Cilantro, Coriandrum sativum: “Pharaoh’s Friend”
Cilantro makes another winning argument for home-grown vegetables. This leafy herb, a cross-cultural superstar, fits in a pot on your windowsill, brightens up almost any savory dish, and smells wonderful while growing.
The herb has been popular for centuries, earning mentions in Sanskrit texts and in the Bible. Ancient Egyptians buried their dead with cilantro. And nowadays, health scientists concur that cilantro could help stave off the afterlife. The herb packs in the vitamins–A, K, and C–and also acts as a heavy metal detoxifier.
Above: Photograph by Marie Viljoen. For more, see The New Vegetable Garden: 7 Essentials to Grow (and Eat) This Fall.
Cilantro has the best flavor and vigor when it’s fresh. The plants bring beneficial insects to your garden, especially when grown with mint, basil, and parsley. Although it bolts in the heat, multiple successions take care of that. There’s also a benefit to the bolt–coriander spice comes from the dried and ground seed heads.
Above: That’s cilantro on the left in Erin Boyle’s window box.
- Bright green, lacy foliage and small white flowers make cilantro a good companion at the edge of a flower bed.
- Combine with other small-flowering, pungent herbs to bring beneficial insects.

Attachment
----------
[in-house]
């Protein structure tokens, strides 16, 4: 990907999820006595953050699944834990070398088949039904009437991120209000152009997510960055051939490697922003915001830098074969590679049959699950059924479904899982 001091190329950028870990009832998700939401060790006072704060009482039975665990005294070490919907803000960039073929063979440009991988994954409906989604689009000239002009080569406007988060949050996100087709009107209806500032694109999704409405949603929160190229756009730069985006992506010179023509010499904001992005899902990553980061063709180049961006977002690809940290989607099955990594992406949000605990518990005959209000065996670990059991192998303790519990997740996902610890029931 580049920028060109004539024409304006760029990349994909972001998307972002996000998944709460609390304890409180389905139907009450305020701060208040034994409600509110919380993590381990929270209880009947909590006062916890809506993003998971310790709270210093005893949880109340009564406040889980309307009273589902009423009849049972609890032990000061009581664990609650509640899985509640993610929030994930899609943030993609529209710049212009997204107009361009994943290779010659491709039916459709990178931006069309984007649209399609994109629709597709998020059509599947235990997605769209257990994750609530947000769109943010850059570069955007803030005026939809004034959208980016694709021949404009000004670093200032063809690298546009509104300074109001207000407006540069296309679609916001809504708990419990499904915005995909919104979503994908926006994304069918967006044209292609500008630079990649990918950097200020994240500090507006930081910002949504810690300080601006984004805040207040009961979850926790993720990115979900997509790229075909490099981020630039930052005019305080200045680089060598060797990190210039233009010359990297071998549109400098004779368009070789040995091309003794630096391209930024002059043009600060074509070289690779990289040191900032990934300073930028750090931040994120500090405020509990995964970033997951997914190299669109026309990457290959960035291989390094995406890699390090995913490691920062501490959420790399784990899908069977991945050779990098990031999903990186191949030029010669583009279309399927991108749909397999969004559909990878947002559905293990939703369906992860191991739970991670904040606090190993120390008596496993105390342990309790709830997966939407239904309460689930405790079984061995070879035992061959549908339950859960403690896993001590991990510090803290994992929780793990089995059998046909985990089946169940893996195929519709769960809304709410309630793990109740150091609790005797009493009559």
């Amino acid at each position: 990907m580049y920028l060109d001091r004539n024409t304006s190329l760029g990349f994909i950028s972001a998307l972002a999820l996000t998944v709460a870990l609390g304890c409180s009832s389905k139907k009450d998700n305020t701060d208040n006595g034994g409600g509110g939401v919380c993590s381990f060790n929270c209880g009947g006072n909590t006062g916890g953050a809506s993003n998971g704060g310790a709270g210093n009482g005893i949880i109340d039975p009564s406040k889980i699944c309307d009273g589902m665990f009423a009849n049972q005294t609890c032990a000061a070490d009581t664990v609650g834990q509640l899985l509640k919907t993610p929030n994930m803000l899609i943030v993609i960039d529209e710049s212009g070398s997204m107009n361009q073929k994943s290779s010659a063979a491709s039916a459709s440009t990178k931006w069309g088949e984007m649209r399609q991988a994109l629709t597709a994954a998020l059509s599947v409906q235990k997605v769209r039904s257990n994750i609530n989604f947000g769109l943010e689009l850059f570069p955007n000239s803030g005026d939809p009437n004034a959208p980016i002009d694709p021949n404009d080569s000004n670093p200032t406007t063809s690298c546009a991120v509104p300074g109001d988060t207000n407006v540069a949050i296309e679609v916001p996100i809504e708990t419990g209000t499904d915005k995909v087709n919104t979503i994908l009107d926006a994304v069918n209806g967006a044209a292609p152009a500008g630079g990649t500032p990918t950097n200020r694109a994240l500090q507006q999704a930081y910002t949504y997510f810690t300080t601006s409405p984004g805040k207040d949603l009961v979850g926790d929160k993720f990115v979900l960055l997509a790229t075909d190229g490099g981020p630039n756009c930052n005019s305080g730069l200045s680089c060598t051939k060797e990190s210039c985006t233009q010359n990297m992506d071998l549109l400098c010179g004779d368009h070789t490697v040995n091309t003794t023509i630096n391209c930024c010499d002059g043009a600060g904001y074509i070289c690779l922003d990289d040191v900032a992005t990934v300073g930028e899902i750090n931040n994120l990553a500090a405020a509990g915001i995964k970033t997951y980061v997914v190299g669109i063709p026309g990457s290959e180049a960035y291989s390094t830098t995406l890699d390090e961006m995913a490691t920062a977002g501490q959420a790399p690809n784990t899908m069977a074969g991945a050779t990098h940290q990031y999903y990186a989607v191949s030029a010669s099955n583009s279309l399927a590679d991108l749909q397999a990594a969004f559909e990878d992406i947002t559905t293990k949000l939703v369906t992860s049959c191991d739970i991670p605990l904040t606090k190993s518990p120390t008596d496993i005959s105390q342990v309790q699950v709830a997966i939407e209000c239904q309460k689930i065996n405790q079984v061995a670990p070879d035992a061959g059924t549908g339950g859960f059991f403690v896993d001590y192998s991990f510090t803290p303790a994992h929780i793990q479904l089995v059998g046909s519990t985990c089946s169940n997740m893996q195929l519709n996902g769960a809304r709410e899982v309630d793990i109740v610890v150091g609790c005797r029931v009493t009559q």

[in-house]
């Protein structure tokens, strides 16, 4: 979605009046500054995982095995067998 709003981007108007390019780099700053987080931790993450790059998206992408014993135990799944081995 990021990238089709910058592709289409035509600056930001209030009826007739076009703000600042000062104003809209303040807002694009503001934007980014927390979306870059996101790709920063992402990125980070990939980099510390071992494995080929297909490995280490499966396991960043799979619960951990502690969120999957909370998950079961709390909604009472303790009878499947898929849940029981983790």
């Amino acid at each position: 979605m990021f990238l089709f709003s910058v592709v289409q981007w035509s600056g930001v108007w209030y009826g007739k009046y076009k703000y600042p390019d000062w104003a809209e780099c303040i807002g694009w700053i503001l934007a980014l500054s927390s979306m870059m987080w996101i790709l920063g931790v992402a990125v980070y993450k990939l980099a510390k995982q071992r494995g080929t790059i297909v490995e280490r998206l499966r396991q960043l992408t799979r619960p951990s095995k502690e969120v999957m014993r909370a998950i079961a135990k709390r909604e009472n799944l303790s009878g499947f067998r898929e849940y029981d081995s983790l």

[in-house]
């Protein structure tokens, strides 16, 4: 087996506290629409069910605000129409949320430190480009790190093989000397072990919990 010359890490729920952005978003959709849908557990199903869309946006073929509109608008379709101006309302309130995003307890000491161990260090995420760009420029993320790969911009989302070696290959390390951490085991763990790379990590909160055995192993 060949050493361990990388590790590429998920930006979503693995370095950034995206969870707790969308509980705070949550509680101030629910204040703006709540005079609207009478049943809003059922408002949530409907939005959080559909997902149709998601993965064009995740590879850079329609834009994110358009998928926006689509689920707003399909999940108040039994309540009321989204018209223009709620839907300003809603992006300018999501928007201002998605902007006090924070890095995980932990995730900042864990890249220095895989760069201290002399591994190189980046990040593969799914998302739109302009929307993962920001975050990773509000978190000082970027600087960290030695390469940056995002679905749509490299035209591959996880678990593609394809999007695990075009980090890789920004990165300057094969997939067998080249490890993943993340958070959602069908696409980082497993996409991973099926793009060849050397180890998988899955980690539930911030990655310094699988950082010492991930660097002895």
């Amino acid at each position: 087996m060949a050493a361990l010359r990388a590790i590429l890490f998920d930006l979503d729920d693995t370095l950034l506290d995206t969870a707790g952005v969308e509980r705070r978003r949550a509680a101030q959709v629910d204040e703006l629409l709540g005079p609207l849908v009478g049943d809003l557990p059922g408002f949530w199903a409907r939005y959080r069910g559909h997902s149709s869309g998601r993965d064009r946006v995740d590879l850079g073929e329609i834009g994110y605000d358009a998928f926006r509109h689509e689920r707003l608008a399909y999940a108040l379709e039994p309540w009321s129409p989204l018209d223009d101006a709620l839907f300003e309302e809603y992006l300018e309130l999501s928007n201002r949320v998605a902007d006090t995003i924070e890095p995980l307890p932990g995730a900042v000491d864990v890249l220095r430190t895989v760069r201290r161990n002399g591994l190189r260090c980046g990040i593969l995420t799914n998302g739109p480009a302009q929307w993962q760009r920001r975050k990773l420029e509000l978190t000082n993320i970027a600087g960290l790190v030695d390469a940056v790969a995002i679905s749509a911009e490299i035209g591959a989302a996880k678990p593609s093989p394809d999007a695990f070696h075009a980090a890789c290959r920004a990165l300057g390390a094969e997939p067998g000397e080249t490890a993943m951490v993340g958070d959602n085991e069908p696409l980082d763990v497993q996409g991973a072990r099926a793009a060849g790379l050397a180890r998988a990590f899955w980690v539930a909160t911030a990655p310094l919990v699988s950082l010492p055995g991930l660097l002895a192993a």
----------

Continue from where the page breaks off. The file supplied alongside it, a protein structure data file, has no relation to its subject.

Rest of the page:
- Delicious in stir-fries, sauces, and dips in cuisines ranging from Indian to Mexican to Brazilian.
Keep It Alive
- An edible biennial, cilantro is hardy in all zones, in full sun or partial shade.
- Plant outdoors in cool seasons (spring or fall) or keep a pot indoors (it will tolerate a shady windowsill).
- Snip leaves on a weekly basis to keep the plant from getting leggy.
In one study, researchers demonstrated that a handful of cilantro could clear a jug of contaminated water of almost all its lead content. Use it freely to reap the maximum health benefits: Add it to guacamole, juice it into a smoothie, layer it into black beans.
To get the most from your cilantro plants, choose a slow-bolting variety and provide adequate moisture during germination. Plant in rich soil; cilantro demands little else. If you want, let some go to seed, then hang the heads upside down in a paper bag so you can harvest the orange-peel scented seeds and grind them to make coriander.
Above: Photograph by John Merkl for Gardenista.